PARIS: The coronavirus pandemic has pushed most of the world’s major economies into unprecedented contractions in the second quarter, except for China which escaped a recession.
Here are the second quarter changes in gross domestic product (GDP) compared to the previous quarter for the world’s top economies. Unless stated otherwise, the figures are from the national statistics institutes, reports AFP.Europe’s top economy was hit less hard by the coronavirus than its neighbours, but still saw its GDP fall by 10.1 percent in the second quarter.
As GDP had already declined by 2 percent in the first quarter, Germany’s economy met the definition of a recession: two consecutive quarters of contracting GDP. Germany’s previous record for a quarterly GDP drop: 4.7 percent in the first quarter of 2009.
The eurozone’s number two economy was in a longer and stricter lockdown than its eastern neighbour, and second quarter GDP fell more steeply, by 13.8 percent, after a drop of 5.9 percent in the previous three months. Previously the worst quarterly GDP growth in France happened in 1968 because of a general strike in May of that year.
Italy’s growth was impacted very early on by the coronavirus which hit its richest region, Lombardy, particularly hard. Italian GDP fell by 5.4 percent in the first quarter and then by 12.4 percent in the second, pushing the country into recession.
After a 5.2 percent drop in the first quarter, Spain’s economy contracted a further 18.5 percent in the second, notably because of a 60 percent drop in tourism income and a fall by one third in exports.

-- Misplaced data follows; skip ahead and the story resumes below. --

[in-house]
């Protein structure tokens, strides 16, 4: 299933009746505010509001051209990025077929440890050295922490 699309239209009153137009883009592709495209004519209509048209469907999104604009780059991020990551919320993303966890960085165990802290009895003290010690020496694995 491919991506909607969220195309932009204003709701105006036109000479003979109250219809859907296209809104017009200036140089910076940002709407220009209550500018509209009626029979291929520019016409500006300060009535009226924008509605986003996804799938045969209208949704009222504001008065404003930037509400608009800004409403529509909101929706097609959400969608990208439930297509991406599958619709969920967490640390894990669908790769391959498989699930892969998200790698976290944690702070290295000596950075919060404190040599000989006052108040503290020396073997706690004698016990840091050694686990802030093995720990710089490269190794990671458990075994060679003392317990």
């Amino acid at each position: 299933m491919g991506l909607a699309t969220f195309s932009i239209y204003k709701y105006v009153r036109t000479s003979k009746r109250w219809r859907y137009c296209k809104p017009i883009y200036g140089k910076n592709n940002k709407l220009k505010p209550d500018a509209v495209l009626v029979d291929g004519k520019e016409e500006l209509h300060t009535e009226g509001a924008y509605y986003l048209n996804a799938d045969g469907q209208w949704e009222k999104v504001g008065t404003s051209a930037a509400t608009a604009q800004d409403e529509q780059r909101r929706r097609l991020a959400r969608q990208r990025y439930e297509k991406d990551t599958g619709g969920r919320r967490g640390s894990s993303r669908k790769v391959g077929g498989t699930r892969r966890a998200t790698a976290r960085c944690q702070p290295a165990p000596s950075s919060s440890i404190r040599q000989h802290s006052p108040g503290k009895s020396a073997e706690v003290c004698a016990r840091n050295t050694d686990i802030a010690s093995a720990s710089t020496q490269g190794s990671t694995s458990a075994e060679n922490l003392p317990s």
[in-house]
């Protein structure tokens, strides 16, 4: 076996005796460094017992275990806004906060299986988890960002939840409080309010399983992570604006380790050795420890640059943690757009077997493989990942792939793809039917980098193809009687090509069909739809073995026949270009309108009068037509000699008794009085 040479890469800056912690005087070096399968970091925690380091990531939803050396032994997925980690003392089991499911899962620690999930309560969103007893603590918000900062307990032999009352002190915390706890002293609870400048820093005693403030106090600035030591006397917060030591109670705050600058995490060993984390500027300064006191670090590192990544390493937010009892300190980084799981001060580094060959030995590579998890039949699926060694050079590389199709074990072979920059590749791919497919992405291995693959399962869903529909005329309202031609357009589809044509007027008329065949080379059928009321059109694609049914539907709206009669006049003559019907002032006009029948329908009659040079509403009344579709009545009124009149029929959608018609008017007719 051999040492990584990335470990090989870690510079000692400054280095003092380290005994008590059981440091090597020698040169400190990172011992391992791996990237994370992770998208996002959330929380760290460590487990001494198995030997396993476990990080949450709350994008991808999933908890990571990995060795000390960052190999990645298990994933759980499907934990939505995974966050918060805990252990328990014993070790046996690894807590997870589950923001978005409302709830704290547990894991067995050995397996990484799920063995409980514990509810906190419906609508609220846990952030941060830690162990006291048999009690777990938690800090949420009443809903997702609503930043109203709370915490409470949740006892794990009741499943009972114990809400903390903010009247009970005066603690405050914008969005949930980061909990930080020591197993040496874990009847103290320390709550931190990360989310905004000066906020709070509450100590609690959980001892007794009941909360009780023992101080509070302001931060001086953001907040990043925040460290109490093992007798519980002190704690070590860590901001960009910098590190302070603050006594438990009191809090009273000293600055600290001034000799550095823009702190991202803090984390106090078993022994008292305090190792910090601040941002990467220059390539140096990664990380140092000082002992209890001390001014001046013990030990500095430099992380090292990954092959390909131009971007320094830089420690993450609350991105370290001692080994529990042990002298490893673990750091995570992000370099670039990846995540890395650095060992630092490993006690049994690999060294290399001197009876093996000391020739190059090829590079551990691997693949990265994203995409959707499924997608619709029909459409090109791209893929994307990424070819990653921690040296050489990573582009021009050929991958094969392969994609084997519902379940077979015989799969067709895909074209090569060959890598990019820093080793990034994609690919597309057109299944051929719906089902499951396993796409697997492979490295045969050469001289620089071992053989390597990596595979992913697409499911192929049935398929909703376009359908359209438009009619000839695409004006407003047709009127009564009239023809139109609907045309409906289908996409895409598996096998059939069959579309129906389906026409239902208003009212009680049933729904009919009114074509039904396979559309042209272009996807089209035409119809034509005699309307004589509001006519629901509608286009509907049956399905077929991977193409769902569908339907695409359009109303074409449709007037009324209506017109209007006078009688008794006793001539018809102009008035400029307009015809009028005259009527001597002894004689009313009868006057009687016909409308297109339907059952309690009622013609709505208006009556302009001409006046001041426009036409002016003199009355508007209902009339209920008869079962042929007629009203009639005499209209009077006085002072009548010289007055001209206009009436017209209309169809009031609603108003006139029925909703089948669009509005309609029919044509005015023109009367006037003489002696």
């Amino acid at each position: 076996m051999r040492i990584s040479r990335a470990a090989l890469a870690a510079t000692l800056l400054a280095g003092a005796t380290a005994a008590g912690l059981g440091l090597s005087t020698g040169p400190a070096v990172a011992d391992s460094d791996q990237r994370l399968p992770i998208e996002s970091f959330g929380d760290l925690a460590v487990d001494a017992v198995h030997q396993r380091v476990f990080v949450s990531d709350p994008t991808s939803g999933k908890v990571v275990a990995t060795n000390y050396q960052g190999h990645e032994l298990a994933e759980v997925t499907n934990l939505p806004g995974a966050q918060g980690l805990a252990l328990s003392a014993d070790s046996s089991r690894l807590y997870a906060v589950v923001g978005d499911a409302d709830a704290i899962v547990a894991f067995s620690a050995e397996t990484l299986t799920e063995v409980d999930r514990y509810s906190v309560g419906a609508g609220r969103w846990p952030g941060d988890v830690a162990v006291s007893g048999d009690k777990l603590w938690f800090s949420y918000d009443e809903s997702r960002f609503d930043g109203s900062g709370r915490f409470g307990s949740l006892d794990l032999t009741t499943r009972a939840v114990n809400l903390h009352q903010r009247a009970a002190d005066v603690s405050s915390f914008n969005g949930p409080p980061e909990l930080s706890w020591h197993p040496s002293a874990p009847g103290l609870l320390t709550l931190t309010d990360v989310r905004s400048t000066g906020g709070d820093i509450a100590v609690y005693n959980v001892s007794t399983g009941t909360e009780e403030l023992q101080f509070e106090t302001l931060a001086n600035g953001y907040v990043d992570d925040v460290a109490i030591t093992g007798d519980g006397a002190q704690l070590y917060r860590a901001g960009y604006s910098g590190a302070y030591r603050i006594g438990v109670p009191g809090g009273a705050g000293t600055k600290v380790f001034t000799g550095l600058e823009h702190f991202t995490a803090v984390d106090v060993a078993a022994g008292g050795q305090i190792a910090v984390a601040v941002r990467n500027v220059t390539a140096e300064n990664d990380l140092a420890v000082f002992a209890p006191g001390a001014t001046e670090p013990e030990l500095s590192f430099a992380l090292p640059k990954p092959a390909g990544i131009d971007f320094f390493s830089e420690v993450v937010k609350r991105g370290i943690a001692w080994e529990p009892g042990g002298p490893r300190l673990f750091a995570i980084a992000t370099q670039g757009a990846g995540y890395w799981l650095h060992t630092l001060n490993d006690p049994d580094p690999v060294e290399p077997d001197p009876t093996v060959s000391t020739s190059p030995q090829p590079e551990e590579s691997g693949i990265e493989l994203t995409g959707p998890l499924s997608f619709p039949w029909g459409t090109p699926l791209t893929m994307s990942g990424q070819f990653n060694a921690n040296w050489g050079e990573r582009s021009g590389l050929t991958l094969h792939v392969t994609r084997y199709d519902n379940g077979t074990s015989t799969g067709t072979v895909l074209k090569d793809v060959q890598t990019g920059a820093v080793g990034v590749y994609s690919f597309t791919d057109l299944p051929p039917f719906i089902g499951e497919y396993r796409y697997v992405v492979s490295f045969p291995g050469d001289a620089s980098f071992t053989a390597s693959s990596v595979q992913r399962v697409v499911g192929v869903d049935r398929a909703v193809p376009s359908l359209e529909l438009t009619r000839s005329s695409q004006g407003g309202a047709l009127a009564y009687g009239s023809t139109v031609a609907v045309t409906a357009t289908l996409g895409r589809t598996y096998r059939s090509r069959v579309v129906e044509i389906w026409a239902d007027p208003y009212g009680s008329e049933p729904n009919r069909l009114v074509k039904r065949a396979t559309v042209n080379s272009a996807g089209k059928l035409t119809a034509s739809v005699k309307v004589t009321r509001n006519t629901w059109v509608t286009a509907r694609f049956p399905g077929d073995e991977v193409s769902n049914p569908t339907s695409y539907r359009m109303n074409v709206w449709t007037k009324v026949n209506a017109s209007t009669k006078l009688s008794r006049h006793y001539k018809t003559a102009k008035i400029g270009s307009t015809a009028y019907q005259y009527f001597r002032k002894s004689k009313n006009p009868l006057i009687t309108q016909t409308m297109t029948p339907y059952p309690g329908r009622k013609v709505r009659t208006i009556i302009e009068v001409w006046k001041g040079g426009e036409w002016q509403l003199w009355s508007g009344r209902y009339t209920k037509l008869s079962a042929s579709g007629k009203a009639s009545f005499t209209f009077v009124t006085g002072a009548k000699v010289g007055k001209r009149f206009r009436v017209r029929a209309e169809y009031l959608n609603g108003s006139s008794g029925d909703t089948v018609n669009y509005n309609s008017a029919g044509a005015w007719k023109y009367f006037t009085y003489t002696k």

The eurozone’s overall GDP plunged 12.1 percent in the three months to June, after 3.6 percent in the first quarter, making the second quarter downturn “by far” the worst since statistics agency Eurostat started compiling growth data for the area in 1995. The UK suffered the worst recession in Europe in the first two quarters of the year, also recording the highest number of coronavirus deaths in Europe. GDP fell 20.4 percent in the second quarter after a 2.2 percent drop in the first.The United States, the world’s top economy, suffered a 9.5 percent slump in the second quarter following a 1.3 percent drop in the first, according to figures published by the OECD. The US government publishes annualised figures (-32.9 percent in the second quarter), a method that is not comparable with most other countries.